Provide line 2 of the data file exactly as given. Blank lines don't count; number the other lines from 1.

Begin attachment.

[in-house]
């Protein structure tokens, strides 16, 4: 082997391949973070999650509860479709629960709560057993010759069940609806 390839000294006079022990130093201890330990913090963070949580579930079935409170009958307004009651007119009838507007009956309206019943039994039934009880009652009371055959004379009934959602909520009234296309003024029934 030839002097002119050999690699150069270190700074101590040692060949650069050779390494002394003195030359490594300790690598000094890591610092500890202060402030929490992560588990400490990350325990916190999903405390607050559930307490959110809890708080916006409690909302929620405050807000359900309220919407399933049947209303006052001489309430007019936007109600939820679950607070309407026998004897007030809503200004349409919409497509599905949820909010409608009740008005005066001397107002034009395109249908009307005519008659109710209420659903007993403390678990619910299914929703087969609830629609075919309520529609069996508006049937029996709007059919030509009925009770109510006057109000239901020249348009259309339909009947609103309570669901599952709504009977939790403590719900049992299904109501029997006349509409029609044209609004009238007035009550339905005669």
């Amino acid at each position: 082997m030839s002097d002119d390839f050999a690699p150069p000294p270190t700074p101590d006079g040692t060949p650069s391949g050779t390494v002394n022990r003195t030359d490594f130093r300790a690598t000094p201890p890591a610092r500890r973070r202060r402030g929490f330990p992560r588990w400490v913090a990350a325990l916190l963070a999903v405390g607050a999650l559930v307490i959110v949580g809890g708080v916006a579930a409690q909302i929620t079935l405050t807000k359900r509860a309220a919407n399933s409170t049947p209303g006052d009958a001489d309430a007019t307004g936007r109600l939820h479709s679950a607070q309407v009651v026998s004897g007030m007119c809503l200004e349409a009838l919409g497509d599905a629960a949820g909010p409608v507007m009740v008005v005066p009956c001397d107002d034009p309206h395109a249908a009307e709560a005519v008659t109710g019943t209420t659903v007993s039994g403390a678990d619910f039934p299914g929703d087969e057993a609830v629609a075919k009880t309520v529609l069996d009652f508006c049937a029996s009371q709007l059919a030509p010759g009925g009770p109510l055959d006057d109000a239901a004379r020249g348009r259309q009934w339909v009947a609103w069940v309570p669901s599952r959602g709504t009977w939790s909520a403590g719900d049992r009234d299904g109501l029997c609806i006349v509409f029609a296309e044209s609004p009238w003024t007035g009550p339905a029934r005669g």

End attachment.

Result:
């Protein structure tokens, strides 16, 4: 082997391949973070999650509860479709629960709560057993010759069940609806 390839000294006079022990130093201890330990913090963070949580579930079935409170009958307004009651007119009838507007009956309206019943039994039934009880009652009371055959004379009934959602909520009234296309003024029934 030839002097002119050999690699150069270190700074101590040692060949650069050779390494002394003195030359490594300790690598000094890591610092500890202060402030929490992560588990400490990350325990916190999903405390607050559930307490959110809890708080916006409690909302929620405050807000359900309220919407399933049947209303006052001489309430007019936007109600939820679950607070309407026998004897007030809503200004349409919409497509599905949820909010409608009740008005005066001397107002034009395109249908009307005519008659109710209420659903007993403390678990619910299914929703087969609830629609075919309520529609069996508006049937029996709007059919030509009925009770109510006057109000239901020249348009259309339909009947609103309570669901599952709504009977939790403590719900049992299904109501029997006349509409029609044209609004009238007035009550339905005669």